Race to the Top -- Buyers Beware

While we support our local boards and trust their judgment and leadership, we believe it's important that these issues are publicly debated as we go down the path of Race to the Top together. Nothing less than the future of public education is at stake.
This post was published on the now-closed HuffPost Contributor platform. Contributors control their own work and posted freely to our site. If you need to flag this entry as abusive, send us an email.

Every American leader, from Barack Obama to Arnold Schwarzenegger, would agree that if there's one lifelong lesson to be learned from the implosion of the housing market, it is that before you sign on the dotted line, you'd better know what you're getting yourself into. You'd better ask clarifying questions. You'd better read the fine print. And you'd better make absolutely sure that there are no hidden clauses or trap doors that take you and those dependent on you to the dog house.

While our local districts are comprised of well intentioned, highly educated and reflective leaders who are doing their best to find resources to fill the budget shortfall, we are perplexed that some districts agreed to submit a "Memorandum Of Understanding" with the Governor's Office to participate in California's application for the federal Race to the Top (RTTT) competitive grant program. Many of our local teachers' associations hope that since more than half (60%) of school systems in California did not sign on to the State's MOU, that there is change in the RTTT program language so that district leaders, teachers, parents and stakeholders can work together with their local districts to come up with solutions that are based in research-supported strategies for all.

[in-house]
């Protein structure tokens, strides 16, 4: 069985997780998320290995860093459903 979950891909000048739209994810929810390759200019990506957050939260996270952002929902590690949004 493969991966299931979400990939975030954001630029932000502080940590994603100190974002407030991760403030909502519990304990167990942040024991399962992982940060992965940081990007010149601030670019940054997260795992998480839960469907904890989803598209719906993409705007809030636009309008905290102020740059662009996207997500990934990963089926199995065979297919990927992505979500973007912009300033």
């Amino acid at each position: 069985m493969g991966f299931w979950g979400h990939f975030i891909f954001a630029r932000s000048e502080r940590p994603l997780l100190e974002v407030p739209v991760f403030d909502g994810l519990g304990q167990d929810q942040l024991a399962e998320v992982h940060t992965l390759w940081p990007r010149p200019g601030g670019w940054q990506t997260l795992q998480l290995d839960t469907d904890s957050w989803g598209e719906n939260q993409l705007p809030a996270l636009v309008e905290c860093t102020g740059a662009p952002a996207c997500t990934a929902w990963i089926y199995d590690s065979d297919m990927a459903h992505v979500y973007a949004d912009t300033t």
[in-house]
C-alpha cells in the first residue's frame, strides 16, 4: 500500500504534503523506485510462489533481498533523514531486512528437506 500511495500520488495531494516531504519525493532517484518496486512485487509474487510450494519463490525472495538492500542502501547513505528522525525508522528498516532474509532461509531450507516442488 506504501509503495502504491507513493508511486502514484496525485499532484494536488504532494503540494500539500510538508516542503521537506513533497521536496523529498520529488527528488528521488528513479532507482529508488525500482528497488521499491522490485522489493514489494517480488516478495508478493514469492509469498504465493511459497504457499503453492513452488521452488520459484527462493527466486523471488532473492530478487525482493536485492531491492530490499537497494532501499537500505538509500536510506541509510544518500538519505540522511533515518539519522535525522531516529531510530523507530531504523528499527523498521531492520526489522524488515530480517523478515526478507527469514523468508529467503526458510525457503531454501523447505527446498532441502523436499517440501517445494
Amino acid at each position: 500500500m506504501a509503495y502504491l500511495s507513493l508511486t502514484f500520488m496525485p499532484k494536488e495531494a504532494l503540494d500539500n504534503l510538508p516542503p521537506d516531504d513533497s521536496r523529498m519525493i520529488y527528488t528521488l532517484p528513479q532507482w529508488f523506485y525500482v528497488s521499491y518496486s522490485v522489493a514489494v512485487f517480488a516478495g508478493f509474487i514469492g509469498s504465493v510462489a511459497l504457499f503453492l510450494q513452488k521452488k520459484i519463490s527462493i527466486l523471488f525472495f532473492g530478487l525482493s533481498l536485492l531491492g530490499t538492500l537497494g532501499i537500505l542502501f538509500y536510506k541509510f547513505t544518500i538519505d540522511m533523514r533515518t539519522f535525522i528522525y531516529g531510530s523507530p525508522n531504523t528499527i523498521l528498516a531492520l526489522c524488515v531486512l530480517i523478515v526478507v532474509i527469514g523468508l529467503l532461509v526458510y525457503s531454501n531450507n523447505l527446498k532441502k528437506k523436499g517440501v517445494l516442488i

Earlier this month the governor signed California's RTTT legislation that includes: promoting national education standards, using test scores to evaluate and compensate teachers and principals, lifting a cap on charter schools, and allowing parents to transfer their children out of the state's lowest performing schools -- while providing no provision for transportation costs -- leaving this last piece a true hollow victory for parents.

The critical issue for many districts was that the state decided (although not required by the feds) that local districts comply with all aspects of RTTT and the resulting and yet unwritten State Plan. The feds required that LEAs must comply with most of the significant portions of the RTTT (however even this is ambiguous). Moreover, it also came down to whether local boards could trust the state and federal bureaucracies to release them from the MOU if districts opted out at a later date or if they didn't meet all of the benchmarks mandated and if released, whether they would have to pay back any disbursed grant funds. The RTTT initiative provides $4.5 billion nationally for qualifying states. California may be eligible for up to $700 million. Based on projected estimates, for many districts this would mean eligibility to receive one-time funds equaling about 1-2% of the average operating budget over the next two to four years. So while the RTTT has been "sold" as a major game-changing investment or "bailout" of public schools, local school districts know better.

So while Wall Street was given hundreds of billions of dollars with little to no conditions, schools are offered a fraction of the Wall Street monies with restrictive and costly mandates. Is not public education too big and too important to fail? All this said, districts were left questioning whether this money was a big enough carrot for large scale reform required of RTTT.